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FSU football passing chart: Week 3 vs. Virginia

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The deep ball continues to be a missing aspect of Florida State’s offense.

Florida State v Virginia Photo by Ryan M. Kelly/Getty Images

It took a while for James Blackman and Florida State’s passing offense to get going against Virginia.

In an uncharacteristically slow start, Blackman was inaccurate on his first couple of throws. After a 28-yard completion to Tamorrion Terry, Blackman missed on his next five throws.

It wasn’t as if Florida State was running concepts that were unfamiliar to the sophomore quarterback. Many of the incompletions were just bad throws that were off target.

To his credit, Blackman eventually got back into a rhythm. He made some nice throws over the course of the game, but had some poor misses as well.

A few of those misses turned out to be at critical points in the game.

Blackman missed Tre’ McKitty on third down in the fourth quarter. It was a simple curl route by the tight end, but Blackman threw it low and away from McKitty.

Blackman and Terry then failed to connect on a deep pass down the right sideline in the fourth quarter that would have resulted in a touchdown. Terry had beat his man, but the pass from Blackman was too far.

Florida State loves to run the stop route from Terry on the right side, but it wasn’t working in this game. Blackman targeted Terry five times on these routes, but only completed one of them.

It was another bad performance from FSU’s deep passing game. Blackman targeted Terry three times down the right sideline and only completed one of them (which was his first pass in the game).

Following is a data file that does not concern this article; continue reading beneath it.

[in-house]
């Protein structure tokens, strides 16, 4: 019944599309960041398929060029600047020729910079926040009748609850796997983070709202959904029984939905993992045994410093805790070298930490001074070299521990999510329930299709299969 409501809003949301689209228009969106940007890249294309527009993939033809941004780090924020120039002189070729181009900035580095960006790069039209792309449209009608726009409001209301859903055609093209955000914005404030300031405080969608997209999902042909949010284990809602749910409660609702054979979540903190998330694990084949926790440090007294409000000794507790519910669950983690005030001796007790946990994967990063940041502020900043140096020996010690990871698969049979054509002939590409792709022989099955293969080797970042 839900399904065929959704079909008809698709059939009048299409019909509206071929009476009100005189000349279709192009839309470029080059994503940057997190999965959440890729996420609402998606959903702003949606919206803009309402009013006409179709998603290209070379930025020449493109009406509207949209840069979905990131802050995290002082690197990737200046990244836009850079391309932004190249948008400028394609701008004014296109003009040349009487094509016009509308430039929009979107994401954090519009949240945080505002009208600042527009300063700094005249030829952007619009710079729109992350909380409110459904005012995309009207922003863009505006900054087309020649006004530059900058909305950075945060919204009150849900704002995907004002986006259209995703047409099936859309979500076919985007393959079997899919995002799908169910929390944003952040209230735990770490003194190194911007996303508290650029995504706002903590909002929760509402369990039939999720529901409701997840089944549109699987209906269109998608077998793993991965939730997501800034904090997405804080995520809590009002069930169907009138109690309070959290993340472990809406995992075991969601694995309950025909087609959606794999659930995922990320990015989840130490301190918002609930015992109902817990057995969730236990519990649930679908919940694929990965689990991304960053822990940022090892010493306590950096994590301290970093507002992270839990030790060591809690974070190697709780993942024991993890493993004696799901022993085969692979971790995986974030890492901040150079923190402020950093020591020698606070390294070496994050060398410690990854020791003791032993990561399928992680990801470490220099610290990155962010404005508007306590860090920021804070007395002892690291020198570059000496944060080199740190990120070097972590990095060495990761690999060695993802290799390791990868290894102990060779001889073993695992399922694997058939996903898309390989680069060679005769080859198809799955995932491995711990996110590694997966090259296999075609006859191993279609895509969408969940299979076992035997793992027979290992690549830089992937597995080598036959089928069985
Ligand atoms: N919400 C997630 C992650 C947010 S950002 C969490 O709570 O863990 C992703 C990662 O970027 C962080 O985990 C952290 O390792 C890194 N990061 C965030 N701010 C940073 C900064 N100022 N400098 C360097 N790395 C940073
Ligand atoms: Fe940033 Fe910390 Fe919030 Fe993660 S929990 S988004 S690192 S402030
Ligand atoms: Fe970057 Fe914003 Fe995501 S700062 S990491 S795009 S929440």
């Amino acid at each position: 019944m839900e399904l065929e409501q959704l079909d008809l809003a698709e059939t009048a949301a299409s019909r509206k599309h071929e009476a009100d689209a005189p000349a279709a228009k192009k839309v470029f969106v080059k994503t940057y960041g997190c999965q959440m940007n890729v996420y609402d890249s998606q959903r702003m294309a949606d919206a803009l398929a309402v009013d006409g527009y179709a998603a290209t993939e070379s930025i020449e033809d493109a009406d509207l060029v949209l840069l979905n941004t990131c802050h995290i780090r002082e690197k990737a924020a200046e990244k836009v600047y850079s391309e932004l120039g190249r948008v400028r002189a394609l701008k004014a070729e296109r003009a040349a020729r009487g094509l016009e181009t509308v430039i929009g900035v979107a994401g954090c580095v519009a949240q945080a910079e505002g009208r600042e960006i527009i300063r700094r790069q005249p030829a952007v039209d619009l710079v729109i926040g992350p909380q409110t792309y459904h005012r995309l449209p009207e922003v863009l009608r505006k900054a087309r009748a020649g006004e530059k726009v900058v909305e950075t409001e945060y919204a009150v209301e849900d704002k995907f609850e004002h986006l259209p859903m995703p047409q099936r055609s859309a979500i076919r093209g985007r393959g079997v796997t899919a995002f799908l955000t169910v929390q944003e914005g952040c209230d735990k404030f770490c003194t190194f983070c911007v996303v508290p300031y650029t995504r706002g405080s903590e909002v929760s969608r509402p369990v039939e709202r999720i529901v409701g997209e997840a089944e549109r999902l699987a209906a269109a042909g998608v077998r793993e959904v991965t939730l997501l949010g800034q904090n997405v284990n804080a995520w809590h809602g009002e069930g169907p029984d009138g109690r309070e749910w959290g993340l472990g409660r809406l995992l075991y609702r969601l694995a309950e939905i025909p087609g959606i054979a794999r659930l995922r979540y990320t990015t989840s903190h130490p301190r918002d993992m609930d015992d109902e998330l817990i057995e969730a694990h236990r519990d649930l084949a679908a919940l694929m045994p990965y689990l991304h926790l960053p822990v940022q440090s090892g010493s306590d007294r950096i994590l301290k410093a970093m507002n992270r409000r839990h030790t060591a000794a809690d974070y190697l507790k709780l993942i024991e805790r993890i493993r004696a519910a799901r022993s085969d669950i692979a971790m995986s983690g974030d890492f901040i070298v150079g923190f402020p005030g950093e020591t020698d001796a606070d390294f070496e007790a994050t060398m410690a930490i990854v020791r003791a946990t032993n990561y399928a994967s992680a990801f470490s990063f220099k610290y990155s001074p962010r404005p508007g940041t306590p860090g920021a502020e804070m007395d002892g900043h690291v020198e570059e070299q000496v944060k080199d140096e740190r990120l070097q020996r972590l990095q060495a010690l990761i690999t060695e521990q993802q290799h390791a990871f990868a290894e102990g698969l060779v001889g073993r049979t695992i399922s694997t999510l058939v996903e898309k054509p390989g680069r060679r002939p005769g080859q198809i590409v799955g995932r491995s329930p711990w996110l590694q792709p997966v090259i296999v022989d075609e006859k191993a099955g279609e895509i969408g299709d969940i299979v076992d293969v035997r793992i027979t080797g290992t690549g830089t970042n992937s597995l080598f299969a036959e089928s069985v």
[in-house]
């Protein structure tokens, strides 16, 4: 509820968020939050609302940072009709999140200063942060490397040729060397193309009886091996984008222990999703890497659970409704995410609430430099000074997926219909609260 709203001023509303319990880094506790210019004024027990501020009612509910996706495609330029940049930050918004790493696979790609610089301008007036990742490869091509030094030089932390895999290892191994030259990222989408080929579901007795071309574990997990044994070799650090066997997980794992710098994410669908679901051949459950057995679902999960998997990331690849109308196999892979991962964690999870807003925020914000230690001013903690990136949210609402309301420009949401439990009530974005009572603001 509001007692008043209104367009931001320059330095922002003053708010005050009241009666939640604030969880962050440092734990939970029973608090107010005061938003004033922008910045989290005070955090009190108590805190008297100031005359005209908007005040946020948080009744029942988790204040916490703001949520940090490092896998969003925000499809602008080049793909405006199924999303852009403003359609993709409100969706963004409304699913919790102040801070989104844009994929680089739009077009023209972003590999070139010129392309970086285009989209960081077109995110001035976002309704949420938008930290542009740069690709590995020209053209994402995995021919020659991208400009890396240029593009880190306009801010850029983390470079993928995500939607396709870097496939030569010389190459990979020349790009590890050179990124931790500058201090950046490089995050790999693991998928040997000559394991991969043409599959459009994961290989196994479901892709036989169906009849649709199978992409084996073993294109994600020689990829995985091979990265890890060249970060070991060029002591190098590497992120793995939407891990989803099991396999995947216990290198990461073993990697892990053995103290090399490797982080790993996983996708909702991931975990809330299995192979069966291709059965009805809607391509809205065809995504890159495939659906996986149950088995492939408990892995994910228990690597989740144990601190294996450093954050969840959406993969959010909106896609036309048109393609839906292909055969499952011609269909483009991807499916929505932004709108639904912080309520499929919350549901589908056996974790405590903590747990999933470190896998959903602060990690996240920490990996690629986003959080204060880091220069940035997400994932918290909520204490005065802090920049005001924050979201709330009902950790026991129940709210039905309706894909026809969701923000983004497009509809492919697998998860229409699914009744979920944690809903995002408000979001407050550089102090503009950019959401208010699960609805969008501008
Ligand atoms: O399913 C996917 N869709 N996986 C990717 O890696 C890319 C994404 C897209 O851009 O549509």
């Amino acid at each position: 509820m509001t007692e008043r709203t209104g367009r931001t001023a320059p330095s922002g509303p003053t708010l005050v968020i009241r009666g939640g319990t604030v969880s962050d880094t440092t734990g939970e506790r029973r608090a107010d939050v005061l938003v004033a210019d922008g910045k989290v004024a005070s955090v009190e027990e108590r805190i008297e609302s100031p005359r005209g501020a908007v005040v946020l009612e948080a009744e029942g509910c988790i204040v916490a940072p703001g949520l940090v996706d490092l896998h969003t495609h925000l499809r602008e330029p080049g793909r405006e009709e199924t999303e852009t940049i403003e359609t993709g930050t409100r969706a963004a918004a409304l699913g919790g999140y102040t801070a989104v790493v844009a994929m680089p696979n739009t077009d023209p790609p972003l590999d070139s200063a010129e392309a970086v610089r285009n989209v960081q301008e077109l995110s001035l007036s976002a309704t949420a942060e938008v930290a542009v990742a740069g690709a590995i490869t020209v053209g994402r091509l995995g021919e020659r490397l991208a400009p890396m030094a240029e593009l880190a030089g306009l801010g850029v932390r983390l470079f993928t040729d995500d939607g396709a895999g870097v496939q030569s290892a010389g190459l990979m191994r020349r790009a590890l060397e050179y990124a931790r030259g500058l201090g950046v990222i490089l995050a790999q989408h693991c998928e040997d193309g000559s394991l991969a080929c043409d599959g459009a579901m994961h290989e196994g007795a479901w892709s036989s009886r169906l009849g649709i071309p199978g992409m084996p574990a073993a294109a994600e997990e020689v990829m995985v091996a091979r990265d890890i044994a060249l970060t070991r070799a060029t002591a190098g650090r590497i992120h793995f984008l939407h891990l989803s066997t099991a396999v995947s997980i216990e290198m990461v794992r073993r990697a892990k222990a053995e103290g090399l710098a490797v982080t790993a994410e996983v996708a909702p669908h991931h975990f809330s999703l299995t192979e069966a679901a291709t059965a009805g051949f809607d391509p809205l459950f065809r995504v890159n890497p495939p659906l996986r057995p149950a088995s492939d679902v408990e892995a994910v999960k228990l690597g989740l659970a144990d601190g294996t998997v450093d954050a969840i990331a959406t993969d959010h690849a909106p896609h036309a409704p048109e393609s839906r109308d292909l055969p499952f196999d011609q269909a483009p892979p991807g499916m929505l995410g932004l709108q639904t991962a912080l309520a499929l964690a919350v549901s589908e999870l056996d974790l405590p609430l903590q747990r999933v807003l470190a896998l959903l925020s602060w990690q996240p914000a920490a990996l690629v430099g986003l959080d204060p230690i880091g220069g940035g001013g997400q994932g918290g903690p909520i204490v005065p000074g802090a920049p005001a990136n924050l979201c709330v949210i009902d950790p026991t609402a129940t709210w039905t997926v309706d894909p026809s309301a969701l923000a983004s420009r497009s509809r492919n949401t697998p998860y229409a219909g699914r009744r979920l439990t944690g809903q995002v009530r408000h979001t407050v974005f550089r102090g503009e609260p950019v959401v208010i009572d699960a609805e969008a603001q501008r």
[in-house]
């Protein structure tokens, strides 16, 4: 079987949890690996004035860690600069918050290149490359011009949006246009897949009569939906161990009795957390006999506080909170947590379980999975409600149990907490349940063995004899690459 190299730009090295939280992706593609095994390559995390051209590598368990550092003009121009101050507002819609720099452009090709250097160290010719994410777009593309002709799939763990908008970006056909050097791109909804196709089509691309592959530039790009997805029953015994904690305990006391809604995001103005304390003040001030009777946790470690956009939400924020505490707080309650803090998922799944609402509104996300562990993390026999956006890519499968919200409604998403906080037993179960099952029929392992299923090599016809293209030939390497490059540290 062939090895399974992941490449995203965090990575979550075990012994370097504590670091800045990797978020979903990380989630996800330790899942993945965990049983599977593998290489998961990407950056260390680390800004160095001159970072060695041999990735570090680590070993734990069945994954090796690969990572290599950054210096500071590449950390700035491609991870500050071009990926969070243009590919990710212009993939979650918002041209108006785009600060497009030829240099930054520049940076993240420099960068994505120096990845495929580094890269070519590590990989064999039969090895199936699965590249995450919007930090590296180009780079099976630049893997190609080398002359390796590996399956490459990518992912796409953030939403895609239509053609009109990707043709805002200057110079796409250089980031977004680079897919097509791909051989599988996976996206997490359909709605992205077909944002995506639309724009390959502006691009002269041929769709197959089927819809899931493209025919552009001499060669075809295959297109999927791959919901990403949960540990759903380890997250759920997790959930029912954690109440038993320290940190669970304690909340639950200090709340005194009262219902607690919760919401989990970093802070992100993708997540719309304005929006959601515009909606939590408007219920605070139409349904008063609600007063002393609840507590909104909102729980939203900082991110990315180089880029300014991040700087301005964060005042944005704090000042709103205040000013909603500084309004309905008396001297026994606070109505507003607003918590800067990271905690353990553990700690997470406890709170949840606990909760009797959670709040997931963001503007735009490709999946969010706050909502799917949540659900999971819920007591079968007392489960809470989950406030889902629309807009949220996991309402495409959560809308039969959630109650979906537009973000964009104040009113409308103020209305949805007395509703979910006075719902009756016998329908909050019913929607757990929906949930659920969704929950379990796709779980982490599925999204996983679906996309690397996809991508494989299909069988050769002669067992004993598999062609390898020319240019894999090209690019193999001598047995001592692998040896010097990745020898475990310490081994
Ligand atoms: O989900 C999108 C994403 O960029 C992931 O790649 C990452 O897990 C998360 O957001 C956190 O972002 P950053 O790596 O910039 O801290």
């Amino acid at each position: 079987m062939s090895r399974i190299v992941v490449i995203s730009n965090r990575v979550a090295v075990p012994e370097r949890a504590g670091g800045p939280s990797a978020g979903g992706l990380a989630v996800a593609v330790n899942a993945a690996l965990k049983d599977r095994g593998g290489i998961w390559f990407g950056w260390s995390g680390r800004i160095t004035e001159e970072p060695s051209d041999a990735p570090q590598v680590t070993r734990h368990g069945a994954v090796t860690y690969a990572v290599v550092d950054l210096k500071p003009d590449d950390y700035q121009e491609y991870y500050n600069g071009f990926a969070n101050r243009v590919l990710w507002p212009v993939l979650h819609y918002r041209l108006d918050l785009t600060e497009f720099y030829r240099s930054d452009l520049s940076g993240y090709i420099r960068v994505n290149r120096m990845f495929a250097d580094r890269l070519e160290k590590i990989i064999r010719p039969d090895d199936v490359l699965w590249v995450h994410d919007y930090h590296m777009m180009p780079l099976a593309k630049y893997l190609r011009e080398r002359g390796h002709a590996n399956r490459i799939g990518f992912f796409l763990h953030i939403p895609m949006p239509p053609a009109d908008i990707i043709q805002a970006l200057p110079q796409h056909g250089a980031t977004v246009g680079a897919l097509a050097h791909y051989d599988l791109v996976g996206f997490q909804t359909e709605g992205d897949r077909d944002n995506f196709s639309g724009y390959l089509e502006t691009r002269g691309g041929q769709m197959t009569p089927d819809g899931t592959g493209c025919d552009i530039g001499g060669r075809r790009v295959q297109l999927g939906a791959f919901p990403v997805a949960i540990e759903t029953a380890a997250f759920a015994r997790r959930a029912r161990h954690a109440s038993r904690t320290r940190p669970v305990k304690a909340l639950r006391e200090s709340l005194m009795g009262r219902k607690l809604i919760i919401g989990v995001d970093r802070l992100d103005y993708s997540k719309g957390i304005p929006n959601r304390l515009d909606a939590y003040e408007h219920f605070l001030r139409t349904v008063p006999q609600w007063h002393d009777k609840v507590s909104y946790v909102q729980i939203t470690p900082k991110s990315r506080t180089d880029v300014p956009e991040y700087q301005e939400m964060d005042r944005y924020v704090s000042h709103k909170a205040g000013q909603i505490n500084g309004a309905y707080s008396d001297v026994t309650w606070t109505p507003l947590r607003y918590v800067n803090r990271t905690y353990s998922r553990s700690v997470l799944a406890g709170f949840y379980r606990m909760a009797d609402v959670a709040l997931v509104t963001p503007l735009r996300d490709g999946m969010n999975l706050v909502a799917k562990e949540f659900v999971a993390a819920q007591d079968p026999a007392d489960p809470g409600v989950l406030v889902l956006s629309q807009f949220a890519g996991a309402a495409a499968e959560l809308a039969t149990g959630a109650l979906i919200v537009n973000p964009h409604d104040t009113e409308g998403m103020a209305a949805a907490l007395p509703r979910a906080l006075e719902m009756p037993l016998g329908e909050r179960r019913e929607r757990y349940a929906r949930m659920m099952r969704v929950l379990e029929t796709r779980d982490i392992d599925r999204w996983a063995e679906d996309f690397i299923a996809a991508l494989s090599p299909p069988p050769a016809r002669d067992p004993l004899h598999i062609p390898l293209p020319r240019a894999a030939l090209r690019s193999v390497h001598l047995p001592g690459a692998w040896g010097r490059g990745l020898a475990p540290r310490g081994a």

Blackman and Warren Thompson also had a miscommunication on a deep ball. Thompson ran a stop route, but Blackman threw the go route.

The sophomore quarterback was accurate on intermediate throws in this game (5-6 on 11-20 yard throws), but it is strange they haven’t been able to take advantage of the deep ball more.

Is this because no receiver has stepped up on the left side?

Ontaria Wilson has taken over as the primary option on the left side and Keith Gavin’s role has slowly been diminished. Meanwhile, players like Keyshawn Helton and Treshaun Harrison are primarily working as slot options.

Wilson is a solid player, but he doesn’t have the raw athleticism like Thompson or Harrison possess. Can either of those players step up and become a consistent option on the left side? If so, then perhaps that will free up Terry on the other side.

Ultimately, it was a good, but not great, performance from Blackman. He made some good throws, but had some head-scratching misses as well. He did not turn over the ball and did not force the ball into coverage.

Up next: Louisville and a secondary that FSU should be able to take advantage of.